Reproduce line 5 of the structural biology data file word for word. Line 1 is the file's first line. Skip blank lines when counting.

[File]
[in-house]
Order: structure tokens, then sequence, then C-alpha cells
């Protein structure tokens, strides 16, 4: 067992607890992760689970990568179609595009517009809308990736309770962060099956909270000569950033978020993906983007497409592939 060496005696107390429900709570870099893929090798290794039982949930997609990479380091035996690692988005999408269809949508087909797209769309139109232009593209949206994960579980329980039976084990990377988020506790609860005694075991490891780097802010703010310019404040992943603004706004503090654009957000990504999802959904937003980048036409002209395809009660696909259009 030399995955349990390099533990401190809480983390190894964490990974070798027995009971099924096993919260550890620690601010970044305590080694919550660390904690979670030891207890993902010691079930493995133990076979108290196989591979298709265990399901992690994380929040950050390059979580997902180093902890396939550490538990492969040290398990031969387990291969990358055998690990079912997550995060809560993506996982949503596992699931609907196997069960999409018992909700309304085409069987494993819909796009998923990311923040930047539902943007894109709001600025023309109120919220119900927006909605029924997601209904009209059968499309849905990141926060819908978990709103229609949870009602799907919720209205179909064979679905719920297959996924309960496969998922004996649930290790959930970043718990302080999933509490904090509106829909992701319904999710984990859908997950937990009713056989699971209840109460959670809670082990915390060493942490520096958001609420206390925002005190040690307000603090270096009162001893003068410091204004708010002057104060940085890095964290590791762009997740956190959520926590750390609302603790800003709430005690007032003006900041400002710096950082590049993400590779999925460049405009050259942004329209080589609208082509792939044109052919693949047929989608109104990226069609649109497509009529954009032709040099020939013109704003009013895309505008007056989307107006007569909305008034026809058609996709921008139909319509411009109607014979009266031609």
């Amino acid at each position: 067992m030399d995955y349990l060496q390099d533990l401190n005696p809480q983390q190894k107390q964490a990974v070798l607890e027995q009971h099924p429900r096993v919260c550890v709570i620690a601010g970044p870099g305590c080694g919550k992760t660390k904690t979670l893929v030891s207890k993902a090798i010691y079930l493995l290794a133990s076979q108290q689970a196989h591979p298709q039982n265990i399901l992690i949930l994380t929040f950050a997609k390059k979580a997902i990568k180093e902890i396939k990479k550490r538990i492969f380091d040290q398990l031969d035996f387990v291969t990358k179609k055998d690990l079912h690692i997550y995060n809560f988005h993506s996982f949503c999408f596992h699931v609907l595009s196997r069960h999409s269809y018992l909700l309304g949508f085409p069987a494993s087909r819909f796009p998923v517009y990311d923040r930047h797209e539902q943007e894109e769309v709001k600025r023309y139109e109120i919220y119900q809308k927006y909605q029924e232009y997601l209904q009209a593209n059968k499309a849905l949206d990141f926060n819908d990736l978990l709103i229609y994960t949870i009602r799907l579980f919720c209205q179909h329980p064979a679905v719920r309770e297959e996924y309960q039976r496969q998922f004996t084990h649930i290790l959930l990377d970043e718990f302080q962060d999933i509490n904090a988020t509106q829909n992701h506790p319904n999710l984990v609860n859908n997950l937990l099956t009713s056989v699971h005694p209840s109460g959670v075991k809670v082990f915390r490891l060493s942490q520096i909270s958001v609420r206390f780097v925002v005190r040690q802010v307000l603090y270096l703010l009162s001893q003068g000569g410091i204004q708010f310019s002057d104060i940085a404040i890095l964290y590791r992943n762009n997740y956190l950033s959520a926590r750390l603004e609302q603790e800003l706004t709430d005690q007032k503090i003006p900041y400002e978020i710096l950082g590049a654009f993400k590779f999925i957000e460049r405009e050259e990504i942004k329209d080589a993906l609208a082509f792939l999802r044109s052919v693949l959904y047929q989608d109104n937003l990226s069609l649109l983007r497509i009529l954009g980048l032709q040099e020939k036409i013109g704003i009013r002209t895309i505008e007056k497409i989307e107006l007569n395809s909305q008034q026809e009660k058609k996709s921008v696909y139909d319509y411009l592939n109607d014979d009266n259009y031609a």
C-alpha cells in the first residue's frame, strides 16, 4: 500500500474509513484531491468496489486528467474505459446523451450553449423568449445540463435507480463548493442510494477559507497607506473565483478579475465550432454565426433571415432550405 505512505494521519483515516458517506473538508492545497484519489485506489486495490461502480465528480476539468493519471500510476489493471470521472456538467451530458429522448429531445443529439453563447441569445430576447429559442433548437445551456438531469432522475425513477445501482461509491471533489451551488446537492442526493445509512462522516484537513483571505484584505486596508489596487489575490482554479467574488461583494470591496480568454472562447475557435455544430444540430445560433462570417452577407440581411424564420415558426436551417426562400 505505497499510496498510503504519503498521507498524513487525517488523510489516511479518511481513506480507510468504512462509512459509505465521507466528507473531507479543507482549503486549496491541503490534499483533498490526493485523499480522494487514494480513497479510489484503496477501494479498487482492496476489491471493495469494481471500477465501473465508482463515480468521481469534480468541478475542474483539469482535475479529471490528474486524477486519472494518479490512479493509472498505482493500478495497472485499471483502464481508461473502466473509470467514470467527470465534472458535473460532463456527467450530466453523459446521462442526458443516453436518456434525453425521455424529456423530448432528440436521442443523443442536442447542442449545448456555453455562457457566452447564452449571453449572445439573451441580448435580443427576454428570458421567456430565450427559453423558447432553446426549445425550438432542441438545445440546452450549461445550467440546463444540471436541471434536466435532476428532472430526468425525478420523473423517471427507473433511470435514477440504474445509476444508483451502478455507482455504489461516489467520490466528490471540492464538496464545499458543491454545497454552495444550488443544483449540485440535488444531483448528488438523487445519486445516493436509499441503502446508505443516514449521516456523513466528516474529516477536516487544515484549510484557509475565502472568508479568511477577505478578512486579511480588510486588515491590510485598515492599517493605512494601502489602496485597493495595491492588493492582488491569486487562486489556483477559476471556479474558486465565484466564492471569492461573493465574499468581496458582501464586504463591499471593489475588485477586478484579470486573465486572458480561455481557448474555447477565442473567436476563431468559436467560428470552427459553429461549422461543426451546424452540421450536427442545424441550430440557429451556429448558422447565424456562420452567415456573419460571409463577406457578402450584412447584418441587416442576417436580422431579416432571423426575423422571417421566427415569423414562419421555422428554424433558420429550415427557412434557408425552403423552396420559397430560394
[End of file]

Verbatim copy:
C-alpha cells in the first residue's frame, strides 16, 4: 500500500474509513484531491468496489486528467474505459446523451450553449423568449445540463435507480463548493442510494477559507497607506473565483478579475465550432454565426433571415432550405 505512505494521519483515516458517506473538508492545497484519489485506489486495490461502480465528480476539468493519471500510476489493471470521472456538467451530458429522448429531445443529439453563447441569445430576447429559442433548437445551456438531469432522475425513477445501482461509491471533489451551488446537492442526493445509512462522516484537513483571505484584505486596508489596487489575490482554479467574488461583494470591496480568454472562447475557435455544430444540430445560433462570417452577407440581411424564420415558426436551417426562400 505505497499510496498510503504519503498521507498524513487525517488523510489516511479518511481513506480507510468504512462509512459509505465521507466528507473531507479543507482549503486549496491541503490534499483533498490526493485523499480522494487514494480513497479510489484503496477501494479498487482492496476489491471493495469494481471500477465501473465508482463515480468521481469534480468541478475542474483539469482535475479529471490528474486524477486519472494518479490512479493509472498505482493500478495497472485499471483502464481508461473502466473509470467514470467527470465534472458535473460532463456527467450530466453523459446521462442526458443516453436518456434525453425521455424529456423530448432528440436521442443523443442536442447542442449545448456555453455562457457566452447564452449571453449572445439573451441580448435580443427576454428570458421567456430565450427559453423558447432553446426549445425550438432542441438545445440546452450549461445550467440546463444540471436541471434536466435532476428532472430526468425525478420523473423517471427507473433511470435514477440504474445509476444508483451502478455507482455504489461516489467520490466528490471540492464538496464545499458543491454545497454552495444550488443544483449540485440535488444531483448528488438523487445519486445516493436509499441503502446508505443516514449521516456523513466528516474529516477536516487544515484549510484557509475565502472568508479568511477577505478578512486579511480588510486588515491590510485598515492599517493605512494601502489602496485597493495595491492588493492582488491569486487562486489556483477559476471556479474558486465565484466564492471569492461573493465574499468581496458582501464586504463591499471593489475588485477586478484579470486573465486572458480561455481557448474555447477565442473567436476563431468559436467560428470552427459553429461549422461543426451546424452540421450536427442545424441550430440557429451556429448558422447565424456562420452567415456573419460571409463577406457578402450584412447584418441587416442576417436580422431579416432571423426575423422571417421566427415569423414562419421555422428554424433558420429550415427557412434557408425552403423552396420559397430560394